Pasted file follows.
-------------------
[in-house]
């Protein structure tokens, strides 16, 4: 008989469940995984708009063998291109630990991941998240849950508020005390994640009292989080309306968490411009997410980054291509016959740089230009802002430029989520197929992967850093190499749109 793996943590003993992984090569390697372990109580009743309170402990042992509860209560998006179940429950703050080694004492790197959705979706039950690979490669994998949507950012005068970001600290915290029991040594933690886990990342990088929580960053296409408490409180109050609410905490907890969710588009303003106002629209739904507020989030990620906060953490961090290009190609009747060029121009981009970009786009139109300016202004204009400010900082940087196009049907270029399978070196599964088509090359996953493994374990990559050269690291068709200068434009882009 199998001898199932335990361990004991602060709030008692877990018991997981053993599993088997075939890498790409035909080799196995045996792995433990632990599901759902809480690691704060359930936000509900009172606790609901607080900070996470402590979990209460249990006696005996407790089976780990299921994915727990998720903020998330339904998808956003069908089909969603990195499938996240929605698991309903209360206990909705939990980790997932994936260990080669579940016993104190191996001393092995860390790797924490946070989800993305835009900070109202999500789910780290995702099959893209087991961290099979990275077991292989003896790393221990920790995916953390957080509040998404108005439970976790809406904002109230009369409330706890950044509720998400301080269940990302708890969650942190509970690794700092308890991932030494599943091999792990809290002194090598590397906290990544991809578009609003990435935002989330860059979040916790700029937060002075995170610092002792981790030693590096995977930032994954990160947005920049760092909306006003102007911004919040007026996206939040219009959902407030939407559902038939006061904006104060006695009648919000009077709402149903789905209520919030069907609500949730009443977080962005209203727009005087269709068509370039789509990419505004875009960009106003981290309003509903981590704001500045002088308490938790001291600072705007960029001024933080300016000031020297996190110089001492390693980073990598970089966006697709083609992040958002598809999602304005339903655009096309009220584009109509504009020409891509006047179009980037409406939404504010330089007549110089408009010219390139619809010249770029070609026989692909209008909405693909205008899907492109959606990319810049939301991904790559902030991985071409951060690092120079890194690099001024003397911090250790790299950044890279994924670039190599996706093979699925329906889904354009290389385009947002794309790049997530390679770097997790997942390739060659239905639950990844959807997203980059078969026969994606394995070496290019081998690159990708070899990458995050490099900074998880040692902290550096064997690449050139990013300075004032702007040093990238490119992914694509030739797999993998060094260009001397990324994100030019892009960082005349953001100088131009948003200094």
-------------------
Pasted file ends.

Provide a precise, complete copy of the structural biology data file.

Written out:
[in-house]
């Protein structure tokens, strides 16, 4: 008989469940995984708009063998291109630990991941998240849950508020005390994640009292989080309306968490411009997410980054291509016959740089230009802002430029989520197929992967850093190499749109 793996943590003993992984090569390697372990109580009743309170402990042992509860209560998006179940429950703050080694004492790197959705979706039950690979490669994998949507950012005068970001600290915290029991040594933690886990990342990088929580960053296409408490409180109050609410905490907890969710588009303003106002629209739904507020989030990620906060953490961090290009190609009747060029121009981009970009786009139109300016202004204009400010900082940087196009049907270029399978070196599964088509090359996953493994374990990559050269690291068709200068434009882009 199998001898199932335990361990004991602060709030008692877990018991997981053993599993088997075939890498790409035909080799196995045996792995433990632990599901759902809480690691704060359930936000509900009172606790609901607080900070996470402590979990209460249990006696005996407790089976780990299921994915727990998720903020998330339904998808956003069908089909969603990195499938996240929605698991309903209360206990909705939990980790997932994936260990080669579940016993104190191996001393092995860390790797924490946070989800993305835009900070109202999500789910780290995702099959893209087991961290099979990275077991292989003896790393221990920790995916953390957080509040998404108005439970976790809406904002109230009369409330706890950044509720998400301080269940990302708890969650942190509970690794700092308890991932030494599943091999792990809290002194090598590397906290990544991809578009609003990435935002989330860059979040916790700029937060002075995170610092002792981790030693590096995977930032994954990160947005920049760092909306006003102007911004919040007026996206939040219009959902407030939407559902038939006061904006104060006695009648919000009077709402149903789905209520919030069907609500949730009443977080962005209203727009005087269709068509370039789509990419505004875009960009106003981290309003509903981590704001500045002088308490938790001291600072705007960029001024933080300016000031020297996190110089001492390693980073990598970089966006697709083609992040958002598809999602304005339903655009096309009220584009109509504009020409891509006047179009980037409406939404504010330089007549110089408009010219390139619809010249770029070609026989692909209008909405693909205008899907492109959606990319810049939301991904790559902030991985071409951060690092120079890194690099001024003397911090250790790299950044890279994924670039190599996706093979699925329906889904354009290389385009947002794309790049997530390679770097997790997942390739060659239905639950990844959807997203980059078969026969994606394995070496290019081998690159990708070899990458995050490099900074998880040692902290550096064997690449050139990013300075004032702007040093990238490119992914694509030739797999993998060094260009001397990324994100030019892009960082005349953001100088131009948003200094």